When investing small sums pays off

Among millennials who don’t invest in the stockmarket one common objection is: “It’s too much of an effort for something I’d only get a few hundred quid out of it.” But is this sentiment justified?

To begin with, there are two glaring reasons for why millennials shy away from investing. For one, millennials mistrust financial markets, given that they – or we – came of age and entered the job market either during or shortly after the financial crisis.

It is also the case that those in the early twenties to mid-thirties lack the financial resources of previous generations.

According to a recent report from the Resolution Foundation, millennials today suffer from an earnings squeeze and a lack of progression in the job market, while having to spend far more of their income on rent and housing than previous generations.

Putting any money into the stockmarket can be scary if you don’t have much of a cash buffer, ideally three months’ salary in cash.

Those who do have cash spare next need to weigh up whether to go down the saving or investment route. Savings rates are on the rise, but to beat inflation, currently 2.5%, you will have to lock your money away for at least five years.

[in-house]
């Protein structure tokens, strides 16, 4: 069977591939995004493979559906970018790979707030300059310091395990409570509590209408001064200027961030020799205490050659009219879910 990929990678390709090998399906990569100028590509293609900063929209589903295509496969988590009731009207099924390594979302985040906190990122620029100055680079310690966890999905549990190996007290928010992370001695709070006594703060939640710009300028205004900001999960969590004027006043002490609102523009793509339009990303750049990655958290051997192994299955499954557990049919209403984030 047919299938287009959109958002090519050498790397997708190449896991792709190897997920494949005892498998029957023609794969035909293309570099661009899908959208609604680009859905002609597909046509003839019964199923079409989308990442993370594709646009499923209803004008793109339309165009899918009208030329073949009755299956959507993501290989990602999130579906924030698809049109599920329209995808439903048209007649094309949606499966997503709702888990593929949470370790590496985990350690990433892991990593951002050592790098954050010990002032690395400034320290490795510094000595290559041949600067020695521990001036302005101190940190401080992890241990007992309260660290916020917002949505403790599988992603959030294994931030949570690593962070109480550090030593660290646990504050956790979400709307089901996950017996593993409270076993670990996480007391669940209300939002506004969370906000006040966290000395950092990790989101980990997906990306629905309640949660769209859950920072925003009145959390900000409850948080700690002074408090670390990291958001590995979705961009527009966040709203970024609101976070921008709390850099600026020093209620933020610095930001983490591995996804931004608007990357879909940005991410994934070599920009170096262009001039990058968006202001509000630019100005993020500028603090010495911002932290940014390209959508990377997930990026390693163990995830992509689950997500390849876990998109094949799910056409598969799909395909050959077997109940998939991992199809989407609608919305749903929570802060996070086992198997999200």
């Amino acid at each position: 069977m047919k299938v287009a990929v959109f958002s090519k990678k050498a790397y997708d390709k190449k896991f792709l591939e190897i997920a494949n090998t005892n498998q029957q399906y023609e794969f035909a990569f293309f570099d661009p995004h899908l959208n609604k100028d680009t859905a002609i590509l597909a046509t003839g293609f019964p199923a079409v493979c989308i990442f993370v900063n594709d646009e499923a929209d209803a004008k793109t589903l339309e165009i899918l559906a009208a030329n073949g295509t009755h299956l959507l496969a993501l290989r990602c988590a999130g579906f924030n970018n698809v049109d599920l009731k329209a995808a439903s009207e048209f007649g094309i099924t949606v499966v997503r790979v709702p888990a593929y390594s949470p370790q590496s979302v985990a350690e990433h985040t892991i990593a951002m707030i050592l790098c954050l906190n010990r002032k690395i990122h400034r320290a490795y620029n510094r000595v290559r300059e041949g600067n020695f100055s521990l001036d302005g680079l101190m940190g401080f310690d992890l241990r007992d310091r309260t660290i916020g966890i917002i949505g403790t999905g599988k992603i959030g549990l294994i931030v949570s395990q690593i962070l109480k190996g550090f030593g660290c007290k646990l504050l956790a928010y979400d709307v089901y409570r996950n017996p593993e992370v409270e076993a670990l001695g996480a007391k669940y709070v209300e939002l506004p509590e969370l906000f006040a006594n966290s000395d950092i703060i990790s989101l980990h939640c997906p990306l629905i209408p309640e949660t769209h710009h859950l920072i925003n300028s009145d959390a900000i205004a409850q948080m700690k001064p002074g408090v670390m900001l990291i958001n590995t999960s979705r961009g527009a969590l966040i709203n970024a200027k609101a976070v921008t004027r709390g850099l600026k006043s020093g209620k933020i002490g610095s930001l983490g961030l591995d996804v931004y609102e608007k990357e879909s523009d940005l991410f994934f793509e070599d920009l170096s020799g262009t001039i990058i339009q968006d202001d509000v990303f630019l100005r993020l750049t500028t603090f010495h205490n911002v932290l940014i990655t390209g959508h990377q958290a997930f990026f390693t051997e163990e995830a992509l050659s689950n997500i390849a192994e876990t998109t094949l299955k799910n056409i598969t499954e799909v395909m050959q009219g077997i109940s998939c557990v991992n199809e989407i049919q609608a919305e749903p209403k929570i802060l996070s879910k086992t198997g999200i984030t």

Moreover, history shows that over the long term, stockmarket returns have the upper hand over cash. Data from the 2016 Barclays Equity Gilt Study shows that British shares over the past 116 years have typically returned 5% annually (including share price growth and dividend payouts), while cash has returned 0.8%.

Investing small amounts, of say £100 a month, can pay off. If you manage to save £100 a month for five years this would add up to £6000.

Invested in the stockmarket, however, this sum can grow through compounding. Many online brokers have a minimum threshold of £100, but others allow as little as £25 a month.

However, it’s crucial to remember that the stockmarket rises and falls in cycles, and that the last five years have been a bull market. 

This article was originally published in our sister magazine Money Observer. Click here to subscribe.

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